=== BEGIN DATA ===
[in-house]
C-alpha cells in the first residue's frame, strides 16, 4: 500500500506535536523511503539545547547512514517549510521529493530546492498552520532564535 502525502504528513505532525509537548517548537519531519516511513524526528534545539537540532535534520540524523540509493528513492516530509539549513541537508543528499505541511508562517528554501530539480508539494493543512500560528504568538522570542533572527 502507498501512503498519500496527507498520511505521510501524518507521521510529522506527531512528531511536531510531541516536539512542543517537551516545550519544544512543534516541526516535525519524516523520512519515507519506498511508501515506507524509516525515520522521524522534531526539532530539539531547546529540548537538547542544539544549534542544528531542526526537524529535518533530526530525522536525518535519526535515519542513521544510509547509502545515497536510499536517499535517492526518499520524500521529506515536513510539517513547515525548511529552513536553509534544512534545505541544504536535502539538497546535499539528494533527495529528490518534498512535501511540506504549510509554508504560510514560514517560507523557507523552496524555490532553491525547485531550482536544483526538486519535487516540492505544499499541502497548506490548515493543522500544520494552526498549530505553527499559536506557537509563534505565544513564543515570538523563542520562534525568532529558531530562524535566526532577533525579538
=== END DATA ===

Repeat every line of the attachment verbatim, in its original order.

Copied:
[in-house]
C-alpha cells in the first residue's frame, strides 16, 4: 500500500506535536523511503539545547547512514517549510521529493530546492498552520532564535 502525502504528513505532525509537548517548537519531519516511513524526528534545539537540532535534520540524523540509493528513492516530509539549513541537508543528499505541511508562517528554501530539480508539494493543512500560528504568538522570542533572527 502507498501512503498519500496527507498520511505521510501524518507521521510529522506527531512528531511536531510531541516536539512542543517537551516545550519544544512543534516541526516535525519524516523520512519515507519506498511508501515506507524509516525515520522521524522534531526539532530539539531547546529540548537538547542544539544549534542544528531542526526537524529535518533530526530525522536525518535519526535515519542513521544510509547509502545515497536510499536517499535517492526518499520524500521529506515536513510539517513547515525548511529552513536553509534544512534545505541544504536535502539538497546535499539528494533527495529528490518534498512535501511540506504549510509554508504560510514560514517560507523557507523552496524555490532553491525547485531550482536544483526538486519535487516540492505544499499541502497548506490548515493543522500544520494552526498549530505553527499559536506557537509563534505565544513564543515570538523563542520562534525568532529558531530562524535566526532577533525579538